At the local library, they had a copy of this book with a photograph of John O’Hara on the cover. I hadn’t heard much about O’Hara except that he was from Pottsville, Pennsylvania–which is a place I have a passing familiarity with. The photograph of O’Hara was in black and white–and I thought he looked a little like my grandfather. So, I checked the book out and took it home.
Imagine my surprise as I delved deeper into the novel and could visualize in O’Hara’s prose the sepia toned pictures that used to sit on my grandparents’ end tables! The reader can hear the engines of early model Cadillacs, smell the tobacco, taste the Country Club Cocktails. The mannered society of pre-World War II America is portrayed very richly and with tragic beauty.
Appointment in Samarra was published in 1934 and the sense of time and place is striking. He’s writing about a fictionalized Pottsville (called Gibbsville in the novel) over the course of a few days near Christmas. The main character, Julian English, is a deeply flawed young man who sits uneasily at the fault-lines of Gibbsville society. English is a small town businessman who owns a Cadillac dealership. He’s the classic stereotype of the successful Anglo-Saxon Protestant of early 20th Century America–the American dream fulfilled. He’s not a Catholic, nor is he one of the one of the recent immigrant laborers, nor part of the local gangster community. (You have to admire the layered irony of the Irish-American O’Hara naming his anti-hero ‘English.’) Yet, Julian English is living a farce, largely through his own moral failings. English drinks too much, he’s been bailed out from financial ruin by a local bigger businessman, he cheats on his wife. The tension of a man almost making it–or at his personal breaking point–permeates the novel.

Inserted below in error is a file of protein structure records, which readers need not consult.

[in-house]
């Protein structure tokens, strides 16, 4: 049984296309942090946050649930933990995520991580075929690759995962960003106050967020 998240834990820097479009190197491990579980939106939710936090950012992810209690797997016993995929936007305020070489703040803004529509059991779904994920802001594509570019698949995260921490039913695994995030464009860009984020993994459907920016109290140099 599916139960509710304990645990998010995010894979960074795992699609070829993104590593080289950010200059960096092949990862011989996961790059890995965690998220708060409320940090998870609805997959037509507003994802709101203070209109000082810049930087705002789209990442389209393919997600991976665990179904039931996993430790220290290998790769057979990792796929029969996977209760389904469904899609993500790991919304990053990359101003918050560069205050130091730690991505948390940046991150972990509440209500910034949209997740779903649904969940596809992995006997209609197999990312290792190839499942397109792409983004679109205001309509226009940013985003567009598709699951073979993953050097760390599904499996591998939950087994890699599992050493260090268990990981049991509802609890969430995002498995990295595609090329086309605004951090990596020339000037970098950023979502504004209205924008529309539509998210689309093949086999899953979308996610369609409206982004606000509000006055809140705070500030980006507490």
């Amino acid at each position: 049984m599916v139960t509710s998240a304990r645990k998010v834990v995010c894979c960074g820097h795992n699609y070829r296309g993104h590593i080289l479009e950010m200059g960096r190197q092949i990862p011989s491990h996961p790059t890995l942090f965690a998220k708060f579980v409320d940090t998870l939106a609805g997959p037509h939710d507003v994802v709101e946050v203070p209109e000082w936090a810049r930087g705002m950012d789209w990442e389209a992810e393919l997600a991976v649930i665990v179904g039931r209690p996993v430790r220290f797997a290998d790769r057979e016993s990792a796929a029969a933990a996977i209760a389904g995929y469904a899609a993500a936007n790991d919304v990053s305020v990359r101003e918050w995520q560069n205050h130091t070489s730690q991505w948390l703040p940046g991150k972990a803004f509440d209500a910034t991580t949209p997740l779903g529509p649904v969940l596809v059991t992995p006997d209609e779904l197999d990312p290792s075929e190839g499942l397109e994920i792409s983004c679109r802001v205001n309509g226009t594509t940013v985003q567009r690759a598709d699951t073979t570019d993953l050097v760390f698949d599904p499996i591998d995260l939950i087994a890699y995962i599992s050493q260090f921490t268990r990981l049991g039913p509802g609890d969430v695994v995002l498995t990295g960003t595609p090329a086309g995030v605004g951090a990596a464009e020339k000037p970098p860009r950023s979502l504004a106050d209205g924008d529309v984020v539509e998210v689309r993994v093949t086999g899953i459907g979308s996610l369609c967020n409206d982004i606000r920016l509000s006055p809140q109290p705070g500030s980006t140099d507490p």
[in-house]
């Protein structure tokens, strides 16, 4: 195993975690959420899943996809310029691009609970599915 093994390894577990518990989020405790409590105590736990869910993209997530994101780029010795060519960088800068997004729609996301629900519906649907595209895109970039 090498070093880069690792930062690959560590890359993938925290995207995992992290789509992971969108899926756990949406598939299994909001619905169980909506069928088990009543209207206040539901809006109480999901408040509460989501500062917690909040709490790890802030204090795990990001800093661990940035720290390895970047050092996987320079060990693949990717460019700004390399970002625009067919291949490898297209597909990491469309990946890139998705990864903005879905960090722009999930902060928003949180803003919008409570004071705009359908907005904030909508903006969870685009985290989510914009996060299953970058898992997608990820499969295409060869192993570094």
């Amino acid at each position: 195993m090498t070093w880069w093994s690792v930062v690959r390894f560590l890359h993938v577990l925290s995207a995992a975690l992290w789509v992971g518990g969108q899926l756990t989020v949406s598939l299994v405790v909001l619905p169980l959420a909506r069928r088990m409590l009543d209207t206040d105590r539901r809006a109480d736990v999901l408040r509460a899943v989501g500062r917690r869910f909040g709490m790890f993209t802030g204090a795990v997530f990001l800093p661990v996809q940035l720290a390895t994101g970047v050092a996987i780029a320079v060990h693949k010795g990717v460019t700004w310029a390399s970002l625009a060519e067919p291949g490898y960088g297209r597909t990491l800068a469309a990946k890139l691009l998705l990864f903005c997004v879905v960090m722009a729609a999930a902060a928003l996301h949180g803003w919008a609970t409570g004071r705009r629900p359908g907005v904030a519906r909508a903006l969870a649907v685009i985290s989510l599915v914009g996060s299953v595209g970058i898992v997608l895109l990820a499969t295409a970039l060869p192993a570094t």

O’Hara’s brilliance is his description, his plotting and his dialogue. As if to showcase the stress within which English lives, the books is broadly broken up into three competing sections–the Country Club bookends the novel with a memorable roadhouse scene in the center. You can hear genuineness in the dialogue all throughout the book, be it the technically mannered speech at the Club or the more ribald conversation at the bar. The reader is transported to every Wedding Reception you’ve ever been to or every dive bar where one realizes that you’re out of your element.
Julian English fails in each one of these locales. He fights and scrapes and violates all sorts of mannered conventions. Perhaps that’s the point of English in O’Hara’s novel–that he’s gone from the heights of society to the depths and he’s a nowhere man. This may be an existential novel about finding and losing oneself. Whatever O’Hara’s motive, Appointment in Samarra is a terrific book. One gets lost in its sense of place and lost in the life of one misguided soul.
To listen to while reading: Not quite sure. I think the Andrews Sisters might fit the bill!